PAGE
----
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March 13, 2012

Raccoons and Public Health

What you need to know about raccoons and rabies, roundworms, leptospirosis, attacks, and bites

Adapted from the book Wild Neighbors

  • Sleep is a raccoon's main event after a busy night foraging for food, but you may see them at any hour of the day. Ivkuzmin/iStockphoto.com

  • If you find a raccoon that looks sick, keep away from him and call your local animal control or police department immediately. John Hadidian/The HSUS

Raccoons—along with foxes (red and gray), skunks, and bats—are considered a primary carrier of the rabies virus in the United States. While any warm-blooded animal can carry rabies, these are the ones we call “rabies vector species.”

According to the Centers for Disease Control and Prevention (CDC), only one human has ever died from the raccoon strain of rabies.

A rabid raccoon is usually dead within 1-3 days of becoming infectious, and even if you're bitten by a rabid raccoon, effective post-exposure treatment is available.

Is that raccoon rabid?

If you see a raccoon in your yard during the day, don’t panic—she is not necessarily sick or dangerous. It’s perfectly normal for raccoons to be active throughout the day. She may merely be foraging longer hours to support her young, visiting a garden while the dogs are indoors, or moving to a new location.

Seeing a raccoon during the day is no cause for panic.

Key in on the behavior of the raccoon before calling for assistance. Look for:

    • Staggering gait
    • An animal seemingly oblivious to noise or nearby movement
    • Erratic wandering
    • Discharge from eyes or mouth
    • Wet and matted hair on face
    • Repeated high-pitch vocalization
    • Self-mutilation

If you see a raccoon showing these signs, call your local animal control or police department.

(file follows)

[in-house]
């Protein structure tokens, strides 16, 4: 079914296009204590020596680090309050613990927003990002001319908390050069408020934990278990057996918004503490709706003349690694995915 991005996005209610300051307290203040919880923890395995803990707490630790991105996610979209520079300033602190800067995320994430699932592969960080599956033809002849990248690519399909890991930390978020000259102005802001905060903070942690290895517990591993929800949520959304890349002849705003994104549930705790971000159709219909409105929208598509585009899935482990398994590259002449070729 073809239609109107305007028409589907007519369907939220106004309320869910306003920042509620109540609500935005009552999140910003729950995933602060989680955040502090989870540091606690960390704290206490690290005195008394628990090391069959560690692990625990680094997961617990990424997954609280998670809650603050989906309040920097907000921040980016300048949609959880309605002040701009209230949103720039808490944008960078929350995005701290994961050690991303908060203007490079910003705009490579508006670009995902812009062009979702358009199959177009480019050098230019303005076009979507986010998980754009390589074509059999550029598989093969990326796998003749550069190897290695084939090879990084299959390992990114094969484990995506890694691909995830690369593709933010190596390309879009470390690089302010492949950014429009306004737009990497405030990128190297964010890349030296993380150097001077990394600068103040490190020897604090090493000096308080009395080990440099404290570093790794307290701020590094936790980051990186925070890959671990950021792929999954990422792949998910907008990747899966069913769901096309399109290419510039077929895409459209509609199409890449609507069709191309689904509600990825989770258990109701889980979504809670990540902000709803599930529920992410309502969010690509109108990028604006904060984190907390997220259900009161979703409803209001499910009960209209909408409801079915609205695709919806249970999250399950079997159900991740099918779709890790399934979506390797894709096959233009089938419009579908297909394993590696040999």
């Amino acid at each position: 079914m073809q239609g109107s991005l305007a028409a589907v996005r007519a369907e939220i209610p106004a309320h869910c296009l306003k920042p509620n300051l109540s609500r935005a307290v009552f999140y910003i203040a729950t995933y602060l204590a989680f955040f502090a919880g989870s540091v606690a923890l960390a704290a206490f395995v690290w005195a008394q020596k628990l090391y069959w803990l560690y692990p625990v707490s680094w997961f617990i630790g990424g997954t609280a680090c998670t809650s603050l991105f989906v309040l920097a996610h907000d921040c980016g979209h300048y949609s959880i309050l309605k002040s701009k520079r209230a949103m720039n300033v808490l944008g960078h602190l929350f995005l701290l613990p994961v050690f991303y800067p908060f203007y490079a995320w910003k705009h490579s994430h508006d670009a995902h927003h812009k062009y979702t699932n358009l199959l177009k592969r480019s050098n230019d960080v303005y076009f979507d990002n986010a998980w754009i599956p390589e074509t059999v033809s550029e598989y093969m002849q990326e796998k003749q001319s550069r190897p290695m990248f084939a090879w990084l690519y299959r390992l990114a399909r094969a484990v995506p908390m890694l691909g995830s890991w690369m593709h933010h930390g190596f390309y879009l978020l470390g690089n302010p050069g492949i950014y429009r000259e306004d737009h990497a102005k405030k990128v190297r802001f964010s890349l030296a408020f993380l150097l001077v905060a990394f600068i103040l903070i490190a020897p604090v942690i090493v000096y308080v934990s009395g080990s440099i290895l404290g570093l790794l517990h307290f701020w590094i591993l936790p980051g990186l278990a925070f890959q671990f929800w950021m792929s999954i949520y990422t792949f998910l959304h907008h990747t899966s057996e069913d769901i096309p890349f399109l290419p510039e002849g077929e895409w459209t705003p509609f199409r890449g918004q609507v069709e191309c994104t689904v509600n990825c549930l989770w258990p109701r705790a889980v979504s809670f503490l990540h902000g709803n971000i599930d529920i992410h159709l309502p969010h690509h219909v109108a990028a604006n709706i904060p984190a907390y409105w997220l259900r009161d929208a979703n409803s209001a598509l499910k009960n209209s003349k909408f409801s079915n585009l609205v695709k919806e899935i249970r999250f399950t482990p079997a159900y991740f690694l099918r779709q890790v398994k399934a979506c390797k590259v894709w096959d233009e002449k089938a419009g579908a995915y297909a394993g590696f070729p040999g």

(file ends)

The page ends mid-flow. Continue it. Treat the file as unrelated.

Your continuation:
Raccoon roundworm

Another growing concern is a roundworm (Baylisascaris) found in raccoon feces that can infect humans and pets. Prevention is the key here. Keep raccoons out of attics and crawl spaces, and supervise young children and pets outdoors to make sure they don’t come into contact with raccoon feces. And if you find evidence of a raccoon latrine, make sure you clean it up properly.

Leptospirosis

Leptospirosis is caused by a bacteria that can infect raccoons, skunks, opossums, Norway rats, mice, and white-tailed deer. Humans may be exposed if they come into contact with infected urine or contaminated soil and water. Avoid touching wild animals. If contact is necessary to get a raccoon out of your house, call in a professional.

Attacks and bites

It isn’t uncommon for a healthy raccoon to be active in the daytime, but it's highly unusual for a raccoon to be aggressive toward a person. A females may boldly defend her young, arching her back and growling or giving a loud “whoof,” and perhaps lunging at a person she deems threatening. Only very rarely will a raccoon chase after someone seen as threatening.

A raccoon who appears ill or disoriented, or who engages in unprovoked aggression, may be rabid or infected with canine distemper or feline parvovirus. If you come into contact with a wild animal, obtain professional assistance from your local animal control agency, and health department.

Resources

» Purchase a copy of Wild Neighbors, the go-to guide for useful, humane solutions to conflicts with wildlife. 
» If you are located within the D.C. Metro Area, take advantage of our wildlife conflict resolution service.
» Read Dorcas MacClintock’s Natural History of Raccoons (Blackburn Press, 2003) to learn more. 

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